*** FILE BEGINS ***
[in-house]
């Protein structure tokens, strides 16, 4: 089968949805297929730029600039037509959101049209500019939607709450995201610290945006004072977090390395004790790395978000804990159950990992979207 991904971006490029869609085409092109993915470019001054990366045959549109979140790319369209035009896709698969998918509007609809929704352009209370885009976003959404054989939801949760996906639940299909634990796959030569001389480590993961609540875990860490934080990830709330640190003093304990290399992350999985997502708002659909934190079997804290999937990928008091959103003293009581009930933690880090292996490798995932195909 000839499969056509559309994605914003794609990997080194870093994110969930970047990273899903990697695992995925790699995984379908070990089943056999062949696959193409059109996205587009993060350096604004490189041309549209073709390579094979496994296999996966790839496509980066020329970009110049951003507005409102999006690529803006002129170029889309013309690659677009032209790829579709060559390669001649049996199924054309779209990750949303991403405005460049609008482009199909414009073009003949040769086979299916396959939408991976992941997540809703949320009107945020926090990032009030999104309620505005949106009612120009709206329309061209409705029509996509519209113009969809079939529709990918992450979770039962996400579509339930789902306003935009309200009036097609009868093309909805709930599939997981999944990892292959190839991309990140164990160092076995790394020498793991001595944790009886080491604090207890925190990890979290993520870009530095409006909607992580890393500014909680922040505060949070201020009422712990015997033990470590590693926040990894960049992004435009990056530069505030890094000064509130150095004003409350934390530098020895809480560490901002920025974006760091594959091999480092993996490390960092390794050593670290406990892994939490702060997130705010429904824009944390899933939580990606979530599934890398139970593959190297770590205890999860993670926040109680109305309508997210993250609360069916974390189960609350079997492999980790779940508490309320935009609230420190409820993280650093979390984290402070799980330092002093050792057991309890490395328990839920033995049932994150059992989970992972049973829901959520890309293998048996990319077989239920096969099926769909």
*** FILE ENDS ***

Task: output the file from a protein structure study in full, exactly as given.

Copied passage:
[in-house]
């Protein structure tokens, strides 16, 4: 089968949805297929730029600039037509959101049209500019939607709450995201610290945006004072977090390395004790790395978000804990159950990992979207 991904971006490029869609085409092109993915470019001054990366045959549109979140790319369209035009896709698969998918509007609809929704352009209370885009976003959404054989939801949760996906639940299909634990796959030569001389480590993961609540875990860490934080990830709330640190003093304990290399992350999985997502708002659909934190079997804290999937990928008091959103003293009581009930933690880090292996490798995932195909 000839499969056509559309994605914003794609990997080194870093994110969930970047990273899903990697695992995925790699995984379908070990089943056999062949696959193409059109996205587009993060350096604004490189041309549209073709390579094979496994296999996966790839496509980066020329970009110049951003507005409102999006690529803006002129170029889309013309690659677009032209790829579709060559390669001649049996199924054309779209990750949303991403405005460049609008482009199909414009073009003949040769086979299916396959939408991976992941997540809703949320009107945020926090990032009030999104309620505005949106009612120009709206329309061209409705029509996509519209113009969809079939529709990918992450979770039962996400579509339930789902306003935009309200009036097609009868093309909805709930599939997981999944990892292959190839991309990140164990160092076995790394020498793991001595944790009886080491604090207890925190990890979290993520870009530095409006909607992580890393500014909680922040505060949070201020009422712990015997033990470590590693926040990894960049992004435009990056530069505030890094000064509130150095004003409350934390530098020895809480560490901002920025974006760091594959091999480092993996490390960092390794050593670290406990892994939490702060997130705010429904824009944390899933939580990606979530599934890398139970593959190297770590205890999860993670926040109680109305309508997210993250609360069916974390189960609350079997492999980790779940508490309320935009609230420190409820993280650093979390984290402070799980330092002093050792057991309890490395328990839920033995049932994150059992989970992972049973829901959520890309293998048996990319077989239920096969099926769909």